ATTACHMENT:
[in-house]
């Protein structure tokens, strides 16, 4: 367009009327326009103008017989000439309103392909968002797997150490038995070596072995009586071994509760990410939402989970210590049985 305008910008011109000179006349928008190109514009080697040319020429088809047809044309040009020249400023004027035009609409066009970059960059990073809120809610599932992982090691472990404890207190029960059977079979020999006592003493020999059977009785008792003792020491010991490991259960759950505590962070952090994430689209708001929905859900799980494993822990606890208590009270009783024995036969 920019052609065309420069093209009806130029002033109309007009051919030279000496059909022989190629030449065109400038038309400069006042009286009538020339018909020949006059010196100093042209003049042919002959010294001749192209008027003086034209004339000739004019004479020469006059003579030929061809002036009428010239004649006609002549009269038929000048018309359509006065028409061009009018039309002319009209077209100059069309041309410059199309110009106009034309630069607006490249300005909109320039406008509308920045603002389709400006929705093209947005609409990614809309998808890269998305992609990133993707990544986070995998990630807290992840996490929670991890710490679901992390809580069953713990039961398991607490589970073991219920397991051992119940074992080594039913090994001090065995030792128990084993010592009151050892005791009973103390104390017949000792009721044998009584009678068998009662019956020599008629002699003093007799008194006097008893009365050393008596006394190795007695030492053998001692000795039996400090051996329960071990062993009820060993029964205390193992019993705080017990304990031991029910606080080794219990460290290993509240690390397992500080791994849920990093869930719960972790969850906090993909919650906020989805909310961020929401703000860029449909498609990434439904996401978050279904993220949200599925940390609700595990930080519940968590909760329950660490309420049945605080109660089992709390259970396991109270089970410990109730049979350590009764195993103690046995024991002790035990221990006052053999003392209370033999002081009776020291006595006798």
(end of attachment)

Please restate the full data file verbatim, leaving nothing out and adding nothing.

[in-house]
């Protein structure tokens, strides 16, 4: 367009009327326009103008017989000439309103392909968002797997150490038995070596072995009586071994509760990410939402989970210590049985 305008910008011109000179006349928008190109514009080697040319020429088809047809044309040009020249400023004027035009609409066009970059960059990073809120809610599932992982090691472990404890207190029960059977079979020999006592003493020999059977009785008792003792020491010991490991259960759950505590962070952090994430689209708001929905859900799980494993822990606890208590009270009783024995036969 920019052609065309420069093209009806130029002033109309007009051919030279000496059909022989190629030449065109400038038309400069006042009286009538020339018909020949006059010196100093042209003049042919002959010294001749192209008027003086034209004339000739004019004479020469006059003579030929061809002036009428010239004649006609002549009269038929000048018309359509006065028409061009009018039309002319009209077209100059069309041309410059199309110009106009034309630069607006490249300005909109320039406008509308920045603002389709400006929705093209947005609409990614809309998808890269998305992609990133993707990544986070995998990630807290992840996490929670991890710490679901992390809580069953713990039961398991607490589970073991219920397991051992119940074992080594039913090994001090065995030792128990084993010592009151050892005791009973103390104390017949000792009721044998009584009678068998009662019956020599008629002699003093007799008194006097008893009365050393008596006394190795007695030492053998001692000795039996400090051996329960071990062993009820060993029964205390193992019993705080017990304990031991029910606080080794219990460290290993509240690390397992500080791994849920990093869930719960972790969850906090993909919650906020989805909310961020929401703000860029449909498609990434439904996401978050279904993220949200599925940390609700595990930080519940968590909760329950660490309420049945605080109660089992709390259970396991109270089970410990109730049979350590009764195993103690046995024991002790035990221990006052053999003392209370033999002081009776020291006595006798």